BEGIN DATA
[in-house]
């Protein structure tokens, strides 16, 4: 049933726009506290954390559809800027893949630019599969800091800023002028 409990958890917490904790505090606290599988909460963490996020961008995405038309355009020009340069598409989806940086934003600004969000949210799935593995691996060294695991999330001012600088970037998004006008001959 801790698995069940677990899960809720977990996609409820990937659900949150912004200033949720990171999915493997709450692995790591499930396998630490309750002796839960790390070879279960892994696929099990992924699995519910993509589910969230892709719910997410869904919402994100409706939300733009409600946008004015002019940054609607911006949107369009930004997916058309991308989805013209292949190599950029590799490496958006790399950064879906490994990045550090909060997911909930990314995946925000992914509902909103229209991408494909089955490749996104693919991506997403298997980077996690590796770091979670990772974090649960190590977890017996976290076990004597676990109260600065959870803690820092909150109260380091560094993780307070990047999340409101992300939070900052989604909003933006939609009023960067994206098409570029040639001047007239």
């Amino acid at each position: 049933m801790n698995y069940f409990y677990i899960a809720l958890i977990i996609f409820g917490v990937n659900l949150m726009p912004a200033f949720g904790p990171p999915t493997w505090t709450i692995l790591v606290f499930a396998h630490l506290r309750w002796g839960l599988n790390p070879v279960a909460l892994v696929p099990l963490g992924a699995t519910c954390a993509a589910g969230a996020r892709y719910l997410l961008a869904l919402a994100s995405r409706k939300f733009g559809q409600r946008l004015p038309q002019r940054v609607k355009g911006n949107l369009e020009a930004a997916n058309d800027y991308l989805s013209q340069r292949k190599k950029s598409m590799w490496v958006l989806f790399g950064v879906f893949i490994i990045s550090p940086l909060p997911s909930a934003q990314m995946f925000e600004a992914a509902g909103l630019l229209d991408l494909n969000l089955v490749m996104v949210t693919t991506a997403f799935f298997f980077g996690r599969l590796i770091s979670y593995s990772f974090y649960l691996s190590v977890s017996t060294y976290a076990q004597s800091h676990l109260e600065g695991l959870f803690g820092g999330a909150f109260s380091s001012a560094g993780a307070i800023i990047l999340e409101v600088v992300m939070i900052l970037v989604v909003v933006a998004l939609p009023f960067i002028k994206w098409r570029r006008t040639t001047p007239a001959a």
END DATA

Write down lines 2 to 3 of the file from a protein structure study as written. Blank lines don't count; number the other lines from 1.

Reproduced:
């Protein structure tokens, strides 16, 4: 049933726009506290954390559809800027893949630019599969800091800023002028 409990958890917490904790505090606290599988909460963490996020961008995405038309355009020009340069598409989806940086934003600004969000949210799935593995691996060294695991999330001012600088970037998004006008001959 801790698995069940677990899960809720977990996609409820990937659900949150912004200033949720990171999915493997709450692995790591499930396998630490309750002796839960790390070879279960892994696929099990992924699995519910993509589910969230892709719910997410869904919402994100409706939300733009409600946008004015002019940054609607911006949107369009930004997916058309991308989805013209292949190599950029590799490496958006790399950064879906490994990045550090909060997911909930990314995946925000992914509902909103229209991408494909089955490749996104693919991506997403298997980077996690590796770091979670990772974090649960190590977890017996976290076990004597676990109260600065959870803690820092909150109260380091560094993780307070990047999340409101992300939070900052989604909003933006939609009023960067994206098409570029040639001047007239």
């Amino acid at each position: 049933m801790n698995y069940f409990y677990i899960a809720l958890i977990i996609f409820g917490v990937n659900l949150m726009p912004a200033f949720g904790p990171p999915t493997w505090t709450i692995l790591v606290f499930a396998h630490l506290r309750w002796g839960l599988n790390p070879v279960a909460l892994v696929p099990l963490g992924a699995t519910c954390a993509a589910g969230a996020r892709y719910l997410l961008a869904l919402a994100s995405r409706k939300f733009g559809q409600r946008l004015p038309q002019r940054v609607k355009g911006n949107l369009e020009a930004a997916n058309d800027y991308l989805s013209q340069r292949k190599k950029s598409m590799w490496v958006l989806f790399g950064v879906f893949i490994i990045s550090p940086l909060p997911s909930a934003q990314m995946f925000e600004a992914a509902g909103l630019l229209d991408l494909n969000l089955v490749m996104v949210t693919t991506a997403f799935f298997f980077g996690r599969l590796i770091s979670y593995s990772f974090y649960l691996s190590v977890s017996t060294y976290a076990q004597s800091h676990l109260e600065g695991l959870f803690g820092g999330a909150f109260s380091s001012a560094g993780a307070i800023i990047l999340e409101v600088v992300m939070i900052l970037v989604v909003v933006a998004l939609p009023f960067i002028k994206w098409r570029r006008t040639t001047p007239a001959a």